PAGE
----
Our Services

Comprehensive Eye Care

We provide comprehensive eye care to patients of all ages. Our doctors are fully trained and experienced to diagnose, treat and prevent conditions from myopia and hyperopia to glaucoma, cataracts and everything in between.

We strive to provide our patients with safe, minimally invasive treatments to effectively relieve symptoms and preserve vision and overall eye health. As a comprehensive ophthalmology practice, our services include not only laser vision correction and small-incision cataract surgery but also treatments for a range of conditions such as glaucoma, the diabetic eye, dry eye and macular degeneration.

Macular Degeneration Treatment

Macular degeneration, also known as age-related macular degeneration (AMD) is a common condition in older adults and the leading cause of vision loss and blindness in people over the age of 65. As we age, the tissue in the eye responsible for central vision slowly begins to deteriorate which can significantly affect a patient's quality of life.

While there is no cure for macular degeneration, there are several treatment options available to help patients manage this condition and preserve their vision.

Laser for Diabetic Retinopathy

Diabetic retinopathy is a complication of diabetes that weakens the blood vessels that supply nourishment to the retina (the light-sensitive lining in the back of the eye where vision is focused). These weak vessels can leak, swell or develop thin branches, causing a loss of vision.

Laser surgery can be used to treat diabetic retinopathy. The procedure is performed in the doctor's office and requires only anesthetic eye drops to numb the area prior to treatment. Laser treatment usually takes less than 30 minutes to perform, and patients can go home immediately following surgery. Most patients return to work and other normal activities the next day.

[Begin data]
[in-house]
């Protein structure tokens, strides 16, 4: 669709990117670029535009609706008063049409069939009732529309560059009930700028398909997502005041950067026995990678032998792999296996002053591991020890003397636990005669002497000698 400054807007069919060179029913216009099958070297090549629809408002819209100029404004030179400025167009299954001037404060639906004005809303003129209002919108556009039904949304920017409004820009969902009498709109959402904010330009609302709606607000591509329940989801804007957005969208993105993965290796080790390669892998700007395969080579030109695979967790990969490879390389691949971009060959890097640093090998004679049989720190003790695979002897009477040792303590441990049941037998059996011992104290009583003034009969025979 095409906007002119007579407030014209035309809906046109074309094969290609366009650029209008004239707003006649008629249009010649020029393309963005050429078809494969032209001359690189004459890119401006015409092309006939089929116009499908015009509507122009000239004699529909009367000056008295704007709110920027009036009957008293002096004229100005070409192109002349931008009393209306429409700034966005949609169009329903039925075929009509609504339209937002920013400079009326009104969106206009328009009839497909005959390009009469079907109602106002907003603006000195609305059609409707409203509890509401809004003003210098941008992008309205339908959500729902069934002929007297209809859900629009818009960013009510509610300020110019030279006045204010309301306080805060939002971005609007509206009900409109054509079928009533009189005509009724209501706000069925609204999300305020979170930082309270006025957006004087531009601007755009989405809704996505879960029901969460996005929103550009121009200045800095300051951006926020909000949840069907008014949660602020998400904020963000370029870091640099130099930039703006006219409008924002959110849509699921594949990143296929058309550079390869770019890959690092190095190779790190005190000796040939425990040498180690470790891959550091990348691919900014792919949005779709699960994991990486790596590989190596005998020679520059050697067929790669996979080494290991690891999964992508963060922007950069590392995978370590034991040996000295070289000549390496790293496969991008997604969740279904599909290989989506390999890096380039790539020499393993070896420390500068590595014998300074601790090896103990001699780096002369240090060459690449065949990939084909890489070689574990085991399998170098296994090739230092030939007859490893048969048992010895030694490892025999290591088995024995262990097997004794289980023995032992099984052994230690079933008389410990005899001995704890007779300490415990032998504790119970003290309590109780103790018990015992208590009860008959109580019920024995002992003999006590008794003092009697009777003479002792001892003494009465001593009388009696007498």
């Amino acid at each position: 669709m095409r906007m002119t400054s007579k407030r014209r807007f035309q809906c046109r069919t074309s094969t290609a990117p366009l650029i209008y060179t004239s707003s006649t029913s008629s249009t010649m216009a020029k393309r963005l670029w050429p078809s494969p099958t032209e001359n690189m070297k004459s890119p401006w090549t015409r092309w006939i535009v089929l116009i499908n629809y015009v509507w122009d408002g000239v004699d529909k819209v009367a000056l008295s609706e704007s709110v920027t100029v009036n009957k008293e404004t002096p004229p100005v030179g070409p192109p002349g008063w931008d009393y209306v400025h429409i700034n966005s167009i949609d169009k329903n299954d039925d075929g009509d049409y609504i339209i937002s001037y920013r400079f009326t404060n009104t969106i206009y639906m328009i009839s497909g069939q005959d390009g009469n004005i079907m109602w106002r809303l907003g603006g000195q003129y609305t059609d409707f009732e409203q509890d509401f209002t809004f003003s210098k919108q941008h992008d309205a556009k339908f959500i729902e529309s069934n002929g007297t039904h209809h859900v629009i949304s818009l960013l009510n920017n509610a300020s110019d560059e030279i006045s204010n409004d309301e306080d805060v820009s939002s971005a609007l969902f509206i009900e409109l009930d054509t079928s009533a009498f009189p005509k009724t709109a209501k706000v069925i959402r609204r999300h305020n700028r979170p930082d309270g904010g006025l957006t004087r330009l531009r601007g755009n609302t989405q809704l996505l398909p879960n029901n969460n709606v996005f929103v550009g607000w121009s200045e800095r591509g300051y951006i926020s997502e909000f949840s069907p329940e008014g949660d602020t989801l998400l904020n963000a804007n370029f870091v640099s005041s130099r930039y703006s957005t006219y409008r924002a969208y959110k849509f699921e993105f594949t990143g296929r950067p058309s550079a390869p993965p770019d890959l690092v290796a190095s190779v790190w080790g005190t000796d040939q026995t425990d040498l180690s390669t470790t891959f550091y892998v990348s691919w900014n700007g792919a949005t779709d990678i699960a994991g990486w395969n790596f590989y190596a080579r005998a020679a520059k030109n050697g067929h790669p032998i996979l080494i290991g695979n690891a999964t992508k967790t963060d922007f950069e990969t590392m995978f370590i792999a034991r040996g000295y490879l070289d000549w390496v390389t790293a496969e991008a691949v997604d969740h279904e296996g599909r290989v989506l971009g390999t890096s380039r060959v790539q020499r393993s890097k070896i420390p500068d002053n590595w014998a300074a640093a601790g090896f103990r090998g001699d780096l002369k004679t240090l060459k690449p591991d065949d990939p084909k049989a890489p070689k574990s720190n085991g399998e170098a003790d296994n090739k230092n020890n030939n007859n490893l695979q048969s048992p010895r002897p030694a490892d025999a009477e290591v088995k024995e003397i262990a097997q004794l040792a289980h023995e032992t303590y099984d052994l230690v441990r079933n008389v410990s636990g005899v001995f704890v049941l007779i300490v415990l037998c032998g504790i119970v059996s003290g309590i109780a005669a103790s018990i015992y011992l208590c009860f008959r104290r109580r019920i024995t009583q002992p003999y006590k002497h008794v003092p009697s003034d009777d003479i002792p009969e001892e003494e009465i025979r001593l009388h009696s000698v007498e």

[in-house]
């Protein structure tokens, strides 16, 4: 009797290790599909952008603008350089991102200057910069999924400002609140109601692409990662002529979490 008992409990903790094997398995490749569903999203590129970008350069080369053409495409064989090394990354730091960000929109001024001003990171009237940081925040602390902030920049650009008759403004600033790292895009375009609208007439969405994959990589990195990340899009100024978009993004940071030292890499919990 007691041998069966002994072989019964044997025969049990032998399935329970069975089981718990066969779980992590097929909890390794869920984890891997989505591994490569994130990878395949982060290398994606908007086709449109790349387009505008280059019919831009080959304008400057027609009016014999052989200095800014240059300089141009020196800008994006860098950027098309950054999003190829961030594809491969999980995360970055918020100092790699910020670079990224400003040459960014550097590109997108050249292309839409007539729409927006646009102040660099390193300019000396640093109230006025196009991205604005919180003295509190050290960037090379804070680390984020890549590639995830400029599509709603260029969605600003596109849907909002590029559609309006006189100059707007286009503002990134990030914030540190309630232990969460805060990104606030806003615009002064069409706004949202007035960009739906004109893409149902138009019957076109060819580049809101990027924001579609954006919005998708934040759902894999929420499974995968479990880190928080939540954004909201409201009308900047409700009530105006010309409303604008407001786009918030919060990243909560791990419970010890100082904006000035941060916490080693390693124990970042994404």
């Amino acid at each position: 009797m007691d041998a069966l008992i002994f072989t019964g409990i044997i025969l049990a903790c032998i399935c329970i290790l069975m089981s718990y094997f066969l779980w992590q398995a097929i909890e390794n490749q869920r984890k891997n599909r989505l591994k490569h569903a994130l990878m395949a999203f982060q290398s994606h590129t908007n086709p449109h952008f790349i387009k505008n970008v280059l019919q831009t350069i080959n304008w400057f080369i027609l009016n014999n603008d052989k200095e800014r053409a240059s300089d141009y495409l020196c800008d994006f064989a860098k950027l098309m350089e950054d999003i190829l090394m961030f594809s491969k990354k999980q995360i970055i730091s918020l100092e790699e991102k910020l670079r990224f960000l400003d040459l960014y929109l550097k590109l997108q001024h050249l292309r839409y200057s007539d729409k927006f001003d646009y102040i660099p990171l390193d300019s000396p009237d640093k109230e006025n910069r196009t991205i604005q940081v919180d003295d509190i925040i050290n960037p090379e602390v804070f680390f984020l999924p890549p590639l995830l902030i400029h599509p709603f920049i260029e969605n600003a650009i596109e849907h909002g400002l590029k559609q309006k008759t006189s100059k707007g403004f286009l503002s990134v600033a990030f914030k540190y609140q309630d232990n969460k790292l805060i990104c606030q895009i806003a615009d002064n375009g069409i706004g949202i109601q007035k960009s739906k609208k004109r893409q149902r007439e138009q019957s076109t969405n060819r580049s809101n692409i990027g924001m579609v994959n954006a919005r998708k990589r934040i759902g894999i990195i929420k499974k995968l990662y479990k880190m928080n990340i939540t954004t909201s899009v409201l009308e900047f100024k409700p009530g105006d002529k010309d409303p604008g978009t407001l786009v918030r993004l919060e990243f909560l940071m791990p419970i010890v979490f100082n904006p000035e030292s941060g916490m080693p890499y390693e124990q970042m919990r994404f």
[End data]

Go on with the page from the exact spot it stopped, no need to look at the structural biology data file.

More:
Cataract Surgery

A cataract is a cloudy area in the lens in the front of the eye. There is no pain associated with the condition but there are other symptoms, including:

  • Blurred/hazy vision
  • Spots in front of the eye(s)
  • Sensitivity to glare
  • A feeling of “film” over the eye(s)

The only effective way cataracts can be removed is with surgery. The procedure is performed using sterile technique in an operating room on an outpatient basis (in and out surgery). It is not painful and in most cases individuals are able to resume most of their regular activities one or two days after surgery. The surgical procedure known as phacoemulsification, involves the use of ultrasonic energy to emulsify (break into pieces) the cataract and aspirate (or vacuum) the lens particles. The cloudy lens of the eye is then replaced with a permanent plastic intra-ocular lens. Over 90% of patients who have had cataract surgery have regained their vision. Cataract surgery is highly successful however complications in any surgery can occur and patient results may vary.

Insurance covers a “monofocal” intra-ocular lens implant that corrects distance or near vision, but not both and does not correct for astigmatism. “Premium” lenses are available to correct distance and near vision, but are not covered by health insurance. People who select a premium lens would be less reliant on glasses. “Toric” lenses are also available to correct for astigmatism but they are not covered by insurance either and reading glasses would still be needed.

Glaucoma Treatment and SLT

Glaucoma is the leading cause of blindness and visual impairment in the US, and can affect patients of all ages.

There are two main types of glaucoma, open-angle and angle-closure. Open-angle glaucoma is the most common type of glaucoma and involves fluid in the eye not draining properly through the trabecular meshwork. Angle-closure glaucoma involves a sudden buildup of pressure in the eye and poor drainage because the angle between the iris and the cornea is too narrow.

Many patients do not experience any symptoms during the early stages of glaucoma which makes it difficult for many patients to know if they have the disease. As glaucoma progresses, patients may experience a loss of peripheral or side vision, along with sudden eye pain, headache, blurred vision or the appearance of halos around lights.